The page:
Take That, Microsoft: Yahoo Begins Trial Of Google Service

In the latest twist in its ongoing takeover battle with Microsoft, Yahoo said Wednesday that it will begin a test running Google ads alongside Yahoo's own search results.

The two-week trial of Google's AdSense for Search service will be limited to no more than 3% of Yahoo search queries and will not include the company's network of affiliate or premium publisher partners.

But the move could lead to a broader alliance between Yahoo and Google that would bolster Yahoo's efforts to resist Microsoft's unsolicited takeover attempt. It also follows talks the companies have reportedly already held about Yahoo potentially outsourcing search ad sales to Google.

Yahoo would likely collect a majority of the revenue generated under such an arrangement.

In announcing the ad test with Google Wednesday, Yahoo reiterated that its board is continuing to explore "strategic alternatives to maximize stockholder value, including exploration of potential commercial business arrangements."

But it added that "the testing does not necessarily mean that Yahoo will join the AdSense for Search program, or that any further commercial relationship with Google will result." Yahoo also said it would not comment further on the nature or timing of any potential relationship.

Microsoft, which last week warned that it would lower its offer price if Yahoo didn't conclude a merger agreement in three weeks, quickly raised antitrust questions about Yahoo's ad test with Google.

"Any definitive agreement between Yahoo and Google would consolidate over 90% of the search advertising market in Google's hands," said Microsoft in a statement. "This would make the market far less competitive, in sharp contrast to our own proposal to acquire Yahoo."

Microsoft wasn't the only one. U.S. Sen. Herb Kohl (D-WI), chairman of the Senate Judiciary Committee's Subcommittee on Antitrust, Competition Policy and Consumer Rights, signaled his concerns about the Yahoo-Google partnership.

"We will be following closely the results of the short-term test alliance between Yahoo and Google," he said in a statement. "Should there be moves to make this agreement permanent, we will examine it closely in the Antitrust Subcommittee to ensure that it does not harm competition."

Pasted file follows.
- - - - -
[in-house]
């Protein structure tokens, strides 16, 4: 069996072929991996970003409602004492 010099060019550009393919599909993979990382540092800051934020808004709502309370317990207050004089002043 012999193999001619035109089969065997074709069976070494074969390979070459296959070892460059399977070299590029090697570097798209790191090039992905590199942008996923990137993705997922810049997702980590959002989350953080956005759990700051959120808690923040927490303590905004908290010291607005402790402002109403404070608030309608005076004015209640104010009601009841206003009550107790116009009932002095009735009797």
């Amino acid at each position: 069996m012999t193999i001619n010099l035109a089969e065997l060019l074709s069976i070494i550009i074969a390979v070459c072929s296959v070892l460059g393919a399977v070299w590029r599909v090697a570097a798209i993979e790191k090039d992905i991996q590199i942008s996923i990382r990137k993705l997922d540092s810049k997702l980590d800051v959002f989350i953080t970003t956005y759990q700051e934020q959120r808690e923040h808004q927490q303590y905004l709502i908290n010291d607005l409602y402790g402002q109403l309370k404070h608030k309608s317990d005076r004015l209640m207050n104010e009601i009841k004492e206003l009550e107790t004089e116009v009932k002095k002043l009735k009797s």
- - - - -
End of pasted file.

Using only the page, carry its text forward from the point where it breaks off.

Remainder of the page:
Following on the heels of the Google's acquisition of DoubleClick, he said the Yahoo-Google alliance would represent further consolidation in the Internet advertising market.

Yahoo so far has rejected Microsoft's $31-a-share offer as "substantially undervaluing" the company, reiterated most recently in its response Monday to Microsoft's ultimatum. In exploring alternatives to a Microsoft acquisition, Yahoo has had discussions about a possible deal with companies including News Corp. and Time Warner Inc.--but so far, to no avail.

However, paidContent and Silicon Alley Insider were reporting late Wednesday that Yahoo is in serious talks with Time Warner that could lead to a Yahoo-AOL merger announcement as soon as next week. A Yahoo-Google search partnership would only sweeten the deal, with Google already owning a 5% stake in AOL. Whether that deal will actually come together remains unclear.

If nothing else, Yahoo may be hoping that its ad trial with Google will push Microsoft to boost its offer price. Earlier on Wednesday, a large Yahoo investor criticized Microsoft for threatening to lower its bid.

Bill Miller, a portfolio manager at Legg Mason, which owns 7% of Yahoo stock, told The Wall Street Journal he wasn't pleased with Microsoft's current offer, which has fallen to about $29 a share because of a drop in Microsoft's share price.

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